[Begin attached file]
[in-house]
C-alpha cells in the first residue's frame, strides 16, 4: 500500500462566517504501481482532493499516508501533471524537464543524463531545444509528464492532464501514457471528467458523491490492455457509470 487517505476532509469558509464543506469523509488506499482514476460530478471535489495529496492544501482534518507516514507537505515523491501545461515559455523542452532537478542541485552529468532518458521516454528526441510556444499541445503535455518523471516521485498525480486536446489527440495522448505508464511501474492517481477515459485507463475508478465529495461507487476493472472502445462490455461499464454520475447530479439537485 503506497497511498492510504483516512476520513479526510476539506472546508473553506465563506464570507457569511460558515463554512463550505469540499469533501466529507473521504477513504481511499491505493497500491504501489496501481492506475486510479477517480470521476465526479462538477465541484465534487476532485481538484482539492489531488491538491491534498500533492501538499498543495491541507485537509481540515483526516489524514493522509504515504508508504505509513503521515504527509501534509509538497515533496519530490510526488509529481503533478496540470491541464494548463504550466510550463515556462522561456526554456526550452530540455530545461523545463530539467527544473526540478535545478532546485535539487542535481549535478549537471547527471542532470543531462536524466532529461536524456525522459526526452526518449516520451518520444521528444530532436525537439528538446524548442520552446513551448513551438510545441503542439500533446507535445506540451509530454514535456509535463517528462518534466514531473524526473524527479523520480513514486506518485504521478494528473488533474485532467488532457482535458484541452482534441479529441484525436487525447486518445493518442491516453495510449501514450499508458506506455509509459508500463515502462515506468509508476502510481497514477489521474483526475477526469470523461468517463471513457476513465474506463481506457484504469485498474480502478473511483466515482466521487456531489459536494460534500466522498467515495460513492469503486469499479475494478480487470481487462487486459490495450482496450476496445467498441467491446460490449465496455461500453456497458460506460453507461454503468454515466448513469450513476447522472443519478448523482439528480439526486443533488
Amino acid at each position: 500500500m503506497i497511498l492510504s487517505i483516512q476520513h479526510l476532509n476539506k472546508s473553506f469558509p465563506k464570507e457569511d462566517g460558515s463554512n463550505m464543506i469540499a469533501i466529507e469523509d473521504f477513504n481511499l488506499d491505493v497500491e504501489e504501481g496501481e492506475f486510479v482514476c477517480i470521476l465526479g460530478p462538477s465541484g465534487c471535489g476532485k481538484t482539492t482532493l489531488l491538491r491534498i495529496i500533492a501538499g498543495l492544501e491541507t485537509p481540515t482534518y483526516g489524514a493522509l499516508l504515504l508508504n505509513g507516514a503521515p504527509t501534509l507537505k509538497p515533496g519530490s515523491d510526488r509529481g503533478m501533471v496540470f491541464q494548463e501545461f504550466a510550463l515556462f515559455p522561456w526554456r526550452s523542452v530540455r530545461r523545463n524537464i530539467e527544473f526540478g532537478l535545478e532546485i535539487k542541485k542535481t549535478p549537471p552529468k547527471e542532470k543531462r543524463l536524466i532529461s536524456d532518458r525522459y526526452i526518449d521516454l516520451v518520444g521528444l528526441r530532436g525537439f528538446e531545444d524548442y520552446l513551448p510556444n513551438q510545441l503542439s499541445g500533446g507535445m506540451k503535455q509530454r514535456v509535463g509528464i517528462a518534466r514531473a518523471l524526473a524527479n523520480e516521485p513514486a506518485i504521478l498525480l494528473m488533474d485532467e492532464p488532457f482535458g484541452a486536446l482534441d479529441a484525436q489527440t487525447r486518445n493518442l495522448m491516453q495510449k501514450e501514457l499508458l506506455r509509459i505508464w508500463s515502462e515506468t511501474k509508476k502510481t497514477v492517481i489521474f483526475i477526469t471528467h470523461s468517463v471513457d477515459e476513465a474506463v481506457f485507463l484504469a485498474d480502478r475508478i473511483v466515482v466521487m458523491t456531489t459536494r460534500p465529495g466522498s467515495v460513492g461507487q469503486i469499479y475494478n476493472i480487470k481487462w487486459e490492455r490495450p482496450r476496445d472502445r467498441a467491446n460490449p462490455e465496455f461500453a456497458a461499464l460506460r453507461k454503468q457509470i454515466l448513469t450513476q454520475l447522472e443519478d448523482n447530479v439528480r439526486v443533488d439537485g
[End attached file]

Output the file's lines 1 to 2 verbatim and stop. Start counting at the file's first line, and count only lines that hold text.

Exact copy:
[in-house]
C-alpha cells in the first residue's frame, strides 16, 4: 500500500462566517504501481482532493499516508501533471524537464543524463531545444509528464492532464501514457471528467458523491490492455457509470 487517505476532509469558509464543506469523509488506499482514476460530478471535489495529496492544501482534518507516514507537505515523491501545461515559455523542452532537478542541485552529468532518458521516454528526441510556444499541445503535455518523471516521485498525480486536446489527440495522448505508464511501474492517481477515459485507463475508478465529495461507487476493472472502445462490455461499464454520475447530479439537485 503506497497511498492510504483516512476520513479526510476539506472546508473553506465563506464570507457569511460558515463554512463550505469540499469533501466529507473521504477513504481511499491505493497500491504501489496501481492506475486510479477517480470521476465526479462538477465541484465534487476532485481538484482539492489531488491538491491534498500533492501538499498543495491541507485537509481540515483526516489524514493522509504515504508508504505509513503521515504527509501534509509538497515533496519530490510526488509529481503533478496540470491541464494548463504550466510550463515556462522561456526554456526550452530540455530545461523545463530539467527544473526540478535545478532546485535539487542535481549535478549537471547527471542532470543531462536524466532529461536524456525522459526526452526518449516520451518520444521528444530532436525537439528538446524548442520552446513551448513551438510545441503542439500533446507535445506540451509530454514535456509535463517528462518534466514531473524526473524527479523520480513514486506518485504521478494528473488533474485532467488532457482535458484541452482534441479529441484525436487525447486518445493518442491516453495510449501514450499508458506506455509509459508500463515502462515506468509508476502510481497514477489521474483526475477526469470523461468517463471513457476513465474506463481506457484504469485498474480502478473511483466515482466521487456531489459536494460534500466522498467515495460513492469503486469499479475494478480487470481487462487486459490495450482496450476496445467498441467491446460490449465496455461500453456497458460506460453507461454503468454515466448513469450513476447522472443519478448523482439528480439526486443533488